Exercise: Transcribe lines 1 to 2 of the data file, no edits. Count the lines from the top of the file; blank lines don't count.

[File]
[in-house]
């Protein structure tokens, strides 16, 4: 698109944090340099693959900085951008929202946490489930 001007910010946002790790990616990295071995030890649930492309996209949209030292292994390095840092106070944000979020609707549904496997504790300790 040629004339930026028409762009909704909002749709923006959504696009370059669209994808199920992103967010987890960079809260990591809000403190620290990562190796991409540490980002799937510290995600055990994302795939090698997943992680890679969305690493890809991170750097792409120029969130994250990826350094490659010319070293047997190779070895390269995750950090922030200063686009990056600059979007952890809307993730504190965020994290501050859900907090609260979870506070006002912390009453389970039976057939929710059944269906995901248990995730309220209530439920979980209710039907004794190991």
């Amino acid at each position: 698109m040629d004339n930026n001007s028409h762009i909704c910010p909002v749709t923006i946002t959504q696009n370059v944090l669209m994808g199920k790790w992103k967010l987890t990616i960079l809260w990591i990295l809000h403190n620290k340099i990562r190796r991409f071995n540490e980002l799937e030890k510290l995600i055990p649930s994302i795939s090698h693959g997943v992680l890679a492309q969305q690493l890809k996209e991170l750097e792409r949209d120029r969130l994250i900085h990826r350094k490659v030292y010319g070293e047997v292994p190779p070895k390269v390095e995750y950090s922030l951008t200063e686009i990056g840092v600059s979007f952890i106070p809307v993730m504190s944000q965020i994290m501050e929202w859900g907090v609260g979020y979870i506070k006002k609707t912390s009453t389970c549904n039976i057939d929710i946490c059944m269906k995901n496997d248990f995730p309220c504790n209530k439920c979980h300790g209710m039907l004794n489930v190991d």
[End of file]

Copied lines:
[in-house]
């Protein structure tokens, strides 16, 4: 698109944090340099693959900085951008929202946490489930 001007910010946002790790990616990295071995030890649930492309996209949209030292292994390095840092106070944000979020609707549904496997504790300790 040629004339930026028409762009909704909002749709923006959504696009370059669209994808199920992103967010987890960079809260990591809000403190620290990562190796991409540490980002799937510290995600055990994302795939090698997943992680890679969305690493890809991170750097792409120029969130994250990826350094490659010319070293047997190779070895390269995750950090922030200063686009990056600059979007952890809307993730504190965020994290501050859900907090609260979870506070006002912390009453389970039976057939929710059944269906995901248990995730309220209530439920979980209710039907004794190991």